More importantly, most research fails to account for the host society’s context; this clearly has important implications, considering that sports practices and access to PA vary tremendously between countries. Here, we depart from the minority-oriented perspective and argue for a nuanced picture in which we propose closer scrutiny of the host context in terms of barriers and possibilities. For this review, we limited post-socialist migration to the Nordic regions. Invoking a critical-realist lens once again in a migration context, an important analytical aspect is to understand who, how, and when migrants gain access to PA and what influences this.
The reason for choosing the Nordic context is not arbitrary. Many post-socialist migrants emigrated to the North after the Soviet Union’s dissolution and especially after the enlargement of the EU in 2004. Currently, Russian and Polish migrants are large minority groups in both Norway and Finland. Briefly situating the Nordic region from a PA perspective, some key elements should be mentioned. PA levels have increased exponentially since the 1960s in the Nordic regions (Fridberg 2010), and Nordic countries are reportedly some of the most physically active in Europe (Delaney and Keaney 2005). Importantly, sports confederations in the North are funded to a great extent to facilitate the inclusion of ethnic minorities in sport (Skille 2011). However, despite promising possibilities for PA and a cultural setting that pushes towards a healthy lifestyle, the health of post-socialist migrants has been reported as poor in the Nordic regions (Sungurova et al. 2006). The reason for this may be due to low levels of PA and other structural issues, such as barriers to health services (Czapka and Sagbakken 2016) and tedious labor (Czapka 2012).
In summary, the current review aimed to synthesize the research on post-socialist migrants’ PA levels and barriers/facilitators in the North. The contributions are twofold. First, few, if any, reviews have assessed post-socialist migrants’ PA levels and health in depth. Secondly, the contextual information that we consider provides us with further information on contextually specific barriers and facilitators. Here lies a key aspect: public health goals can only be achieved through careful contextual consideration. This must be done concerning certain groups’ position in a given society. This position may differ between groups, which calls for more nuanced analyses than simply conceiving migrants as homogenous groups. Following this assertion, the review’s purpose is to contribute towards theoretical development. That is, we attempt to understand the synergy between a specific context and a specific group.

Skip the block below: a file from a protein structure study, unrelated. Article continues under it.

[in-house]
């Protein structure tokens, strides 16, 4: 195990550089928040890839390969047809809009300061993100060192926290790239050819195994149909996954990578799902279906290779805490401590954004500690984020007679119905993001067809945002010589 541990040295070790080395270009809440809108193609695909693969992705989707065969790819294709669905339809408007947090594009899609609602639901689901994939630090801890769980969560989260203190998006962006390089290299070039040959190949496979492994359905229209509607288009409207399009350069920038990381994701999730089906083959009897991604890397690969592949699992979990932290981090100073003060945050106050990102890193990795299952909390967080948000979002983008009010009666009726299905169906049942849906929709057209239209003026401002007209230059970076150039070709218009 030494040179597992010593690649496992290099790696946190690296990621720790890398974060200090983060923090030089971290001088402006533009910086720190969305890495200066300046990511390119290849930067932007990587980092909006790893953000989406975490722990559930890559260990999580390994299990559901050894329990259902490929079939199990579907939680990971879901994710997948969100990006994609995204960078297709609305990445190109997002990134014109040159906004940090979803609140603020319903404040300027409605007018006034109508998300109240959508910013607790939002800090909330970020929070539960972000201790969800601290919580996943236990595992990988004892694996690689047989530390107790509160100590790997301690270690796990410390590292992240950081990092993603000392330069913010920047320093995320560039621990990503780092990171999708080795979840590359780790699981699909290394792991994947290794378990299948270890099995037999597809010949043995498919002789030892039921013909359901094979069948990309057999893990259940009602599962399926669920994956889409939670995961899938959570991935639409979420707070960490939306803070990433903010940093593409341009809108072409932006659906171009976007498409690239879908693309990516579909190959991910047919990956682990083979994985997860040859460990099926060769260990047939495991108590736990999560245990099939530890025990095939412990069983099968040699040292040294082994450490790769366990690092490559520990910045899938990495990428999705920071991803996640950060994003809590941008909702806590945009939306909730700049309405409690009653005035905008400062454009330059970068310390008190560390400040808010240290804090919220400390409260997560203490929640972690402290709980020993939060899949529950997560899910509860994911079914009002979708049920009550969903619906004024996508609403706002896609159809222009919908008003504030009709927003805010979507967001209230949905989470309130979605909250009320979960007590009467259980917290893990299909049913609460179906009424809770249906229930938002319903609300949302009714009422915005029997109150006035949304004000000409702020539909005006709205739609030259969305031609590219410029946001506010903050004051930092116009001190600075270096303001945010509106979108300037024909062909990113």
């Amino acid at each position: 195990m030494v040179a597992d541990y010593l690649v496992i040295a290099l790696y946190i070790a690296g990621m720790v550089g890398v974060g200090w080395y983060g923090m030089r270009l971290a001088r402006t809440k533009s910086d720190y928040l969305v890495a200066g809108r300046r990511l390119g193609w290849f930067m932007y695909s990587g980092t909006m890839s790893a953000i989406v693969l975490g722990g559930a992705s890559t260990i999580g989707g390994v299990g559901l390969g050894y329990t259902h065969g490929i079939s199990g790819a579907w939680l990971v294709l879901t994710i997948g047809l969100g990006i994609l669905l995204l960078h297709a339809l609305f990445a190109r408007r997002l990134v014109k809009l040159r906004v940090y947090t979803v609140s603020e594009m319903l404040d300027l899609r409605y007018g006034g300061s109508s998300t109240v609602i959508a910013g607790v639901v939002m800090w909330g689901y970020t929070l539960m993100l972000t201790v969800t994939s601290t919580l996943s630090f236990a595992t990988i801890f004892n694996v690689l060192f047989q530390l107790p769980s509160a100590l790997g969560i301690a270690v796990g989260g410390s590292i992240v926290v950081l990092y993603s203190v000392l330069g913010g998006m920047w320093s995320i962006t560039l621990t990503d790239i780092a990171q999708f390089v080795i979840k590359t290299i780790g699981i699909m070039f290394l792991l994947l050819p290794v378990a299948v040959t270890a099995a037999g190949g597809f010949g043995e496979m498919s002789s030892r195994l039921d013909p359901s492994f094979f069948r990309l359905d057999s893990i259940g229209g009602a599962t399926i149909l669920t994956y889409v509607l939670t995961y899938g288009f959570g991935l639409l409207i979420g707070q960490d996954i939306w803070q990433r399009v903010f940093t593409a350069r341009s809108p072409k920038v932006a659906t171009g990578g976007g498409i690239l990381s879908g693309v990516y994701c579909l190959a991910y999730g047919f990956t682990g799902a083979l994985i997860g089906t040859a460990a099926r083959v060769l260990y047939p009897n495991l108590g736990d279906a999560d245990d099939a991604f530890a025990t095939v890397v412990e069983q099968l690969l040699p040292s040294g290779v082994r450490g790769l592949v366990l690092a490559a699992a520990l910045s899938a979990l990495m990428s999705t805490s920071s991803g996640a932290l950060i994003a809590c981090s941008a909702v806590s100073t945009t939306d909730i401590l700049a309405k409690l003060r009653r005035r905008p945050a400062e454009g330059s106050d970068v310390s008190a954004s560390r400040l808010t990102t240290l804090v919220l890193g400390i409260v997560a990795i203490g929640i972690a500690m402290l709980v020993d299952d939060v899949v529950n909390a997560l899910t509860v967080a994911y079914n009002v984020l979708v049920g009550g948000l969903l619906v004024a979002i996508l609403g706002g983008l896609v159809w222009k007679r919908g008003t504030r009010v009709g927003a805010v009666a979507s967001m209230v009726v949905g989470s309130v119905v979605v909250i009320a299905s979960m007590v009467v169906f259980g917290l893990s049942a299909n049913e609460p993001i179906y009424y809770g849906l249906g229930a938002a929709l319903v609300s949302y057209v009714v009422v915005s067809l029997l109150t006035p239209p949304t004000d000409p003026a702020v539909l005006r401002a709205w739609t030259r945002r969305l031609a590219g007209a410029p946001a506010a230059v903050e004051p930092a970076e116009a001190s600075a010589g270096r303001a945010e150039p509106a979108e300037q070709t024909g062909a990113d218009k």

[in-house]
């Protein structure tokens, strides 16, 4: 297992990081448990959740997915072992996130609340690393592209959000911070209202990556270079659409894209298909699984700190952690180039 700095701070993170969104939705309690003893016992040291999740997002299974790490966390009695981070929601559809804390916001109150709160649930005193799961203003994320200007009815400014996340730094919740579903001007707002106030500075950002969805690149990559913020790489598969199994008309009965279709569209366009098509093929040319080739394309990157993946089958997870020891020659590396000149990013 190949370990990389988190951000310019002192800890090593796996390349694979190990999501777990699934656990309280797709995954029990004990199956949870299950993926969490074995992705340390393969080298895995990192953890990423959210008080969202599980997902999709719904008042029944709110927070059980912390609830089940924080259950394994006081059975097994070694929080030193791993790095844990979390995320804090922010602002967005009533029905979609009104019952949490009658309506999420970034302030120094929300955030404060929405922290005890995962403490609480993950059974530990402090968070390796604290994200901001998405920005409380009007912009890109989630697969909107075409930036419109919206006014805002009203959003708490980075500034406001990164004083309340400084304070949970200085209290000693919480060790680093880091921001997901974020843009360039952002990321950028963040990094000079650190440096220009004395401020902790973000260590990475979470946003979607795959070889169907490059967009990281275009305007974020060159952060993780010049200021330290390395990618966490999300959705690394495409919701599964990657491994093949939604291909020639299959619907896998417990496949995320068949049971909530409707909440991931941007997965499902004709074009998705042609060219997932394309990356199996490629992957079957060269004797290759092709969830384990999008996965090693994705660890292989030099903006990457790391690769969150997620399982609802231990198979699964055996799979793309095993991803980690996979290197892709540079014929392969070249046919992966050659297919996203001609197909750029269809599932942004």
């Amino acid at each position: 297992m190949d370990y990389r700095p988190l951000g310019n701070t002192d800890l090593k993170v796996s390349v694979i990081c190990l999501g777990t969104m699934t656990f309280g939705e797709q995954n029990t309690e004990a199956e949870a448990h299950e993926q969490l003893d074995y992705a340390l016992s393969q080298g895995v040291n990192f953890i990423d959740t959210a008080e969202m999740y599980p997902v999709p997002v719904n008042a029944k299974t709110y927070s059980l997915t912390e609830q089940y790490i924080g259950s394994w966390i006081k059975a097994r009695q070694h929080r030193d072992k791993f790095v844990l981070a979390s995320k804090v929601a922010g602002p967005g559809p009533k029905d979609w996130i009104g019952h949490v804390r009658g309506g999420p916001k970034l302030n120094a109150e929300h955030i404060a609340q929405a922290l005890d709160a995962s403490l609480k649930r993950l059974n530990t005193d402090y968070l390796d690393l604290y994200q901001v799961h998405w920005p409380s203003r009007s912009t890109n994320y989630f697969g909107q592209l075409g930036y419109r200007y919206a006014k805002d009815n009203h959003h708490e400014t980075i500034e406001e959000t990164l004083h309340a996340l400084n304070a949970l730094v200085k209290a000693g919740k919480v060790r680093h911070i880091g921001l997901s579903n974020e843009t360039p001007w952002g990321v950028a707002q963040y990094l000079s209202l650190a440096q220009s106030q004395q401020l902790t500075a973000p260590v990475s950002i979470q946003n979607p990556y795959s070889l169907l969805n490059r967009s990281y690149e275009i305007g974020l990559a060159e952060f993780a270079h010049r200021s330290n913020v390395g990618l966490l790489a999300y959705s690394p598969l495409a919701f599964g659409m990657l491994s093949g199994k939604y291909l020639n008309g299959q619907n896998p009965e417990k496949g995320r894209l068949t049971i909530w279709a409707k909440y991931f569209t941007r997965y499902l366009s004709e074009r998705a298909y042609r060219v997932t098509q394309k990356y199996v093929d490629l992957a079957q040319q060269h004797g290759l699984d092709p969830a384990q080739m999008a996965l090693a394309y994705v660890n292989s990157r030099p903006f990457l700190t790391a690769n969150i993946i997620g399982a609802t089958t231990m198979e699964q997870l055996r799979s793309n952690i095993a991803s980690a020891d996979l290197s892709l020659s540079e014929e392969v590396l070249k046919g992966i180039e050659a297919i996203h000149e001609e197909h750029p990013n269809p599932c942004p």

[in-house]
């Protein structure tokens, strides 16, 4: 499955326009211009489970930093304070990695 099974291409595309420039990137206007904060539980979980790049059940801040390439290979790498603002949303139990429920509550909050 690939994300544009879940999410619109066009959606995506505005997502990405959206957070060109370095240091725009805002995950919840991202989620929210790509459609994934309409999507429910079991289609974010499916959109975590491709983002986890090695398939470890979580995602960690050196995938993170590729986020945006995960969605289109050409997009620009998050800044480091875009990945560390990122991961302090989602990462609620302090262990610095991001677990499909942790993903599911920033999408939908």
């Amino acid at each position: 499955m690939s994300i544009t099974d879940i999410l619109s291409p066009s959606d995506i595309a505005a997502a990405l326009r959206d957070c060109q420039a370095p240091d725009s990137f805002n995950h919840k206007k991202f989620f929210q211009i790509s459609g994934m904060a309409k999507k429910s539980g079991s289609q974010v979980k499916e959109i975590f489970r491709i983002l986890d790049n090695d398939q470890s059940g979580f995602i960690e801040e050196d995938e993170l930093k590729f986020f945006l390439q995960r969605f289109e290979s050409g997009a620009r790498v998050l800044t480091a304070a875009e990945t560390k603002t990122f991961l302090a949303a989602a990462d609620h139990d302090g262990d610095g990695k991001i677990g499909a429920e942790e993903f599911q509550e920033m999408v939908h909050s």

2. Materials and Methods

Since the review’s purpose was to theoretically develop our understanding of contextual factors in combination with specific ethnic groups, literature that was diverse in its methodology was included. Accordingly, an integrative review is appropriate because of its emphasis on synthesizing diverse literature. This approach is also consistent with the critical-realist conception of this review. Synthesizing health research in a (critical) realist fashion does not provide simple answers to complex questions. Instead, this conception assumes that the information needs to be underpinned by theoretical principles that explain the synergy between context, mechanisms, and outcomes (Pawson et al. 2005). We followed previous seminal works’ guidelines on integrative reviews (Whittemore and Knafl 2005). This includes: (1) a clearly outlined problem identification; (2) a comprehensive literature search; (3) data evaluation which scrutinizes quality, informational value, and representativeness; (4) data analysis, including reduction, comparisons, and conclusions; and (5) presentation, including synthesizing the findings into a model suitable to the study purpose. Out of these stages, data evaluation is the most difficult, because an integrative review encompasses multiple methodologies and ontological assumptions. No work was excluded due to poor quality, but assessments were nevertheless made.

2.1. Inclusion Criteria

We included peer-reviewed articles and gray literature. Gray literature included dissertations, books, book chapters, and conference proceedings. The material could include both theoretical conceptualizations and empirical data. The material had to be at least partially concerned with migrants who were from a post-socialist country and had migrated into a Nordic country. It had to report on experiences and/or results about PA for these migrants. Moreover, articles that compared ethnic groups (including Eastern European) were included on the condition that results from the Eastern European group were distinguishable.